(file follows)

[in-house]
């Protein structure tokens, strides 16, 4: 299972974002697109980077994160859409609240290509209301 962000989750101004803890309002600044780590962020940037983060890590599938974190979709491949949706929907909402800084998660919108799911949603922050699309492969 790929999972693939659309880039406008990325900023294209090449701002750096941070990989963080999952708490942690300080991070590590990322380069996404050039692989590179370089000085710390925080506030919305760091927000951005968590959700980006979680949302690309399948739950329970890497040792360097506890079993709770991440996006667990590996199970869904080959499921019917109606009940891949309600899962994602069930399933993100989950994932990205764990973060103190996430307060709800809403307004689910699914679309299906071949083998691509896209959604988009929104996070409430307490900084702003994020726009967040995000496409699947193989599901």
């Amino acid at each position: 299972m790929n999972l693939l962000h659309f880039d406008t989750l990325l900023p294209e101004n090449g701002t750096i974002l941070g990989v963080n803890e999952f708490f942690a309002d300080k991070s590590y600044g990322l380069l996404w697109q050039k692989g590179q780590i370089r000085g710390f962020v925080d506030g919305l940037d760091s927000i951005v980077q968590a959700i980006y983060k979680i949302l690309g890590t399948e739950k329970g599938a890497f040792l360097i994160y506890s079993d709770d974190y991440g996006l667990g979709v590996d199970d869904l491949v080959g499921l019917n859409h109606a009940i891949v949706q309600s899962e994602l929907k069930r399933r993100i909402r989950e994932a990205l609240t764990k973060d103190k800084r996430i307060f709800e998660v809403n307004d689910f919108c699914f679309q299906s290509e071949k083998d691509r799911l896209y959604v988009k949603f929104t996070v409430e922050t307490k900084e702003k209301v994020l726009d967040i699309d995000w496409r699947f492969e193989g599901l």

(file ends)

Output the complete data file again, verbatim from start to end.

[in-house]
């Protein structure tokens, strides 16, 4: 299972974002697109980077994160859409609240290509209301 962000989750101004803890309002600044780590962020940037983060890590599938974190979709491949949706929907909402800084998660919108799911949603922050699309492969 790929999972693939659309880039406008990325900023294209090449701002750096941070990989963080999952708490942690300080991070590590990322380069996404050039692989590179370089000085710390925080506030919305760091927000951005968590959700980006979680949302690309399948739950329970890497040792360097506890079993709770991440996006667990590996199970869904080959499921019917109606009940891949309600899962994602069930399933993100989950994932990205764990973060103190996430307060709800809403307004689910699914679309299906071949083998691509896209959604988009929104996070409430307490900084702003994020726009967040995000496409699947193989599901």
């Amino acid at each position: 299972m790929n999972l693939l962000h659309f880039d406008t989750l990325l900023p294209e101004n090449g701002t750096i974002l941070g990989v963080n803890e999952f708490f942690a309002d300080k991070s590590y600044g990322l380069l996404w697109q050039k692989g590179q780590i370089r000085g710390f962020v925080d506030g919305l940037d760091s927000i951005v980077q968590a959700i980006y983060k979680i949302l690309g890590t399948e739950k329970g599938a890497f040792l360097i994160y506890s079993d709770d974190y991440g996006l667990g979709v590996d199970d869904l491949v080959g499921l019917n859409h109606a009940i891949v949706q309600s899962e994602l929907k069930r399933r993100i909402r989950e994932a990205l609240t764990k973060d103190k800084r996430i307060f709800e998660v809403n307004d689910f919108c699914f679309q299906s290509e071949k083998d691509r799911l896209y959604v988009k949603f929104t996070v409430e922050t307490k900084e702003k209301v994020l726009d967040i699309d995000w496409r699947f492969e193989g599901l």